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Research and Markets urges Sub-Saharan fixed-line “migrate to fixed-wireless/mobile”

Under the heading of its new report Survival Strategies for Fixed-line Telecommunications Operators in Sub-Saharan Africa, Research and Markets is strident in its advice to the fixed-line sector. Michael Schwartz comments...


Under the heading of its new report Survival Strategies for Fixed-line Telecommunications Operators in Sub-Saharan Africa, Research and Markets is strident in its advice to the fixed-line sector. Michael Schwartz comments.

The new report is thorough, looking at the challenges (although not any opportunities, a telling omission) the fixed-line industry faces. These range from market drivers and restraints through the more overtly financial revenue and expenditure forecasts and eventually the broader present and future strategies.


To ensure confidence in their recommendations, Research and Markets analysts examine the roles of different technologies. Copper-wire, fibre-optic, dial-up, ADSL, ISDN, WiMAX, CDMA and MPLS are all assessed for the help they can or can not give.


After reminding their readers of what they don’t need reminding - Sub-Saharan Africa has the lowest fixed-line penetration rate in the world -  the analysts lay one crucial factor firmly at the feet of the existing operators, namely the latter’s low investments in copper-wire network infrastructure in the past.


The report-writers then consider a factor which has previously been highlighted in Developing Telecoms - the vandalism to copper networks and its logical extension, the stealing of wire. This has, we regret, led to some rather stereotyped views about emerging-market telecoms, namely that it is riddled with corruption and that extra costs are incurred for hiring security personnel and equipment. Result - no investment.


For the authors, and one respects their point of view, the “key growth drivers for wire-line telecommunications are the increasing demand for data and Internet services, cost-effective deployment of fixed-wireless technologies, and the introduction of fibre-optic cables.” There would, it seems, be some hope for the future. Add in the corporate customer and you do emerge with a substantial revenue contributor, especially in data and Internet services and fixed-wireless technologies.


And yet one must still look to the future. And if you are a supporter of copper wire, get ready to be crushed. For the writers of this report, “fixed-wireless technologies, such as WiMAXand CDMA, have overcome the requirements of capital-intensive copper-wire infrastructure investments to achieve less time-to-market of new services. Additionally, fibre-optic cables will reduce costs and increase bandwidth capacity of Internet services in the next three to five years.”


There it is at its most explicit. Copper has been by-passed, rendered obsolete. And that only if it stays in place and doesn’t go walkies. I’ve got a nice consignment of wire for you, guv’nor, and no questions asked.


Tribal loyalty is paramount in the kingdom of copper, “Corporate customers continue to prefer superior fixed-line services to mobile services.” Take away the corporates and where would fixed-line be?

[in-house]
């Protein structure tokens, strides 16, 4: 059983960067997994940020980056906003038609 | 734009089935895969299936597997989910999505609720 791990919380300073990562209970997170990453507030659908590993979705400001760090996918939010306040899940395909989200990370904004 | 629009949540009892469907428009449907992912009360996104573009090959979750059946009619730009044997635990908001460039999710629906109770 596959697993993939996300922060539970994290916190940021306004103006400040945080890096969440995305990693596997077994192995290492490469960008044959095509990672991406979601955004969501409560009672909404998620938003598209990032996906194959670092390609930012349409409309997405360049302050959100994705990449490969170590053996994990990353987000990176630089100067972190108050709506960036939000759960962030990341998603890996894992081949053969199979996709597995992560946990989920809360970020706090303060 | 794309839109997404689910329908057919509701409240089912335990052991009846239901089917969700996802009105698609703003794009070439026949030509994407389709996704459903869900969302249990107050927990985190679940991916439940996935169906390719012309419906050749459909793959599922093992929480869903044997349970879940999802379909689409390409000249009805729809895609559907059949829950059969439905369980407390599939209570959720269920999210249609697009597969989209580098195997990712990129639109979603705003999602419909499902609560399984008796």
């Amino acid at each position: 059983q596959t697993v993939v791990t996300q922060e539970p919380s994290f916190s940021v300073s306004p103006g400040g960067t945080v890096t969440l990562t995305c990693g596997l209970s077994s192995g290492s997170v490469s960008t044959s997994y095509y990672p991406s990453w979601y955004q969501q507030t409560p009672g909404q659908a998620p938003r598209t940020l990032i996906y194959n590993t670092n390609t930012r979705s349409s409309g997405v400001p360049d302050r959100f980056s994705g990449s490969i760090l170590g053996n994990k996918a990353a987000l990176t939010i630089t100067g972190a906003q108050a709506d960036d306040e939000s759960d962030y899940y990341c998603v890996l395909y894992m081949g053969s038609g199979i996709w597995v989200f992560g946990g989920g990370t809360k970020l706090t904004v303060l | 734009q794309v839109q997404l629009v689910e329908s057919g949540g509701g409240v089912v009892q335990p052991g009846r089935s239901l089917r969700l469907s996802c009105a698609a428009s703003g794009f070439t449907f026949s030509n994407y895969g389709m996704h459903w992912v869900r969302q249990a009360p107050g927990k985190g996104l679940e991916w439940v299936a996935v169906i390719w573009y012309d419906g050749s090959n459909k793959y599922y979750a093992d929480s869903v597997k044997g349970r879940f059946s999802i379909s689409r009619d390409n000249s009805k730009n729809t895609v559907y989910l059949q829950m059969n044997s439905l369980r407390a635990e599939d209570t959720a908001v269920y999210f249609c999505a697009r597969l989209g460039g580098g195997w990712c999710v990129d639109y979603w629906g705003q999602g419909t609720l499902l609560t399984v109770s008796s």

Well, the analysts do state that traditional fixed-line operators are trying to fight back. They are “in the process of deregulating.” At that point it all goes wrong because the sentence just quoted continues, “and migrating to mobile and/or fixed-wireless technologies.” The battle seems lost.


Follow the parallel strategies of deregulation and innovative mobile offerings and you may be able to retain existing customers as well as attract new ones. There is then the incentive of joining up with those fibre-optic cables that have gone live along the east and west coasts of Africa. The majority of these fibre-optic cables have followed the East African coast - the West African coast cabling has been singled out for fully justified criticism in regard to some prices estimated to be 24 times higher than those paid by Western Europeans.


Any more bad news?

As if there wasn’t. The dearth of reliable power supply is hampering network performance. Furthermore, high incremental costs of fixed-line infrastructure are inhibiting the network rollout and market monopoly is restraining competition. Slow deregulation means slow network growth.


It gets worse.


The lack of physical infrastructure such as power plants and diesel generators in sub-Saharan Africa limits wire-line network expansion, which requires a sizable investment to ensure the quality of the network performance. And this from analysts who are supposed to be objective and measured in their reasoning...


And so to conclusions and recommendations. According to Research and Markets, traditional incumbent operators should gradually migrate to fixed-wireless and/or mobile technologies to diversify their service portfolios. Combining the quality of fixed-line services with the mobility of wireless ones will give fixed-line operators a competitive edge to increase customer loyalty and consequently service uptake. Finally, fixed-line operators must enhance the quality of customer services, which will help retain existing customers and attract new ones.


A survival manual for fixed-line? Only if it is not already too late.


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